THE number of shop vacancies is continuing to rise, with experts predicting some high streets will never return to their pre-recession days.
Town centre vacancy rates in south Hampshire stood at just over 12 per cent at the end of 2010, according to the Local Data Company (LDC). Nationally, it was about 14 per cent.
The report claims that the many changes taking place in British retailing have left the high street shop facing ‘its greatest challenge for survival in its history’.
The study has revealed a significant North-South divide, with northern and midland regions well above the national average with a 16.5 per cent vacancy rate.
The report said retailers were set to face increasing prices, raised taxes and falling demand this year, with vacancies already at ‘high levels’.
The report adds: ‘If it increases further, a legitimate question should be whether it will ever fall back to the low levels seen in the thriving pre-recession times.’
LDC director Matthew Hopkinson said: ‘The sad reality is that the number of vacant shops are increasing with certain areas of the country severely impacted and unlikely to recover. These high streets will never revert back to what they once were and so the composition of our town centres needs to change to reflect modern shopping needs.’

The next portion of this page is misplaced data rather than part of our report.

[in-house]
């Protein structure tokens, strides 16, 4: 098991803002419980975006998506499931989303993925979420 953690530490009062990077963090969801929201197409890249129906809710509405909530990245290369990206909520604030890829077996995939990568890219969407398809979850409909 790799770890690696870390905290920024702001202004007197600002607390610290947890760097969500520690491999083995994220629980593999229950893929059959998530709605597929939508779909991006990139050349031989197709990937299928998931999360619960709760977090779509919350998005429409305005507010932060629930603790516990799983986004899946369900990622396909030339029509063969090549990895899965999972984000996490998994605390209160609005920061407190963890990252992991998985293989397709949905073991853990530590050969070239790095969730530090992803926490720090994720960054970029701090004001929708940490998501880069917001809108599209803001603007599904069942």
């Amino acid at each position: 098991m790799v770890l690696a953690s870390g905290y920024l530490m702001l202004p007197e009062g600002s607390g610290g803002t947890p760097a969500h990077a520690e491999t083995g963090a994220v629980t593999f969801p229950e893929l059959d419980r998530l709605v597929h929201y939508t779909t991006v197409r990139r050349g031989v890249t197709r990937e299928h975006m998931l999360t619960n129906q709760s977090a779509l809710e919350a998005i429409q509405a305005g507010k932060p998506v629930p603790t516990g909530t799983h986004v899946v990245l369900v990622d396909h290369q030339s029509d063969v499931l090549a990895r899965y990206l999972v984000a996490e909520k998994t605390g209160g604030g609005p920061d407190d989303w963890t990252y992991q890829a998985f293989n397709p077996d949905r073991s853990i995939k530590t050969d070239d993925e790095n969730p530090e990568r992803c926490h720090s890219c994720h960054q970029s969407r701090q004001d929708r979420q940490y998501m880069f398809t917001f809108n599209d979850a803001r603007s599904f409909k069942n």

Liz Peace, head of the British Property Federation, added: ‘Many high streets will never return to their pre-recession days and, given the structural nature of these changes, the challenge for local authorities is to work with businesses including retailers and landlords to sensibly manage this transition and to be creative in looking for new roles and uses for empty shops.’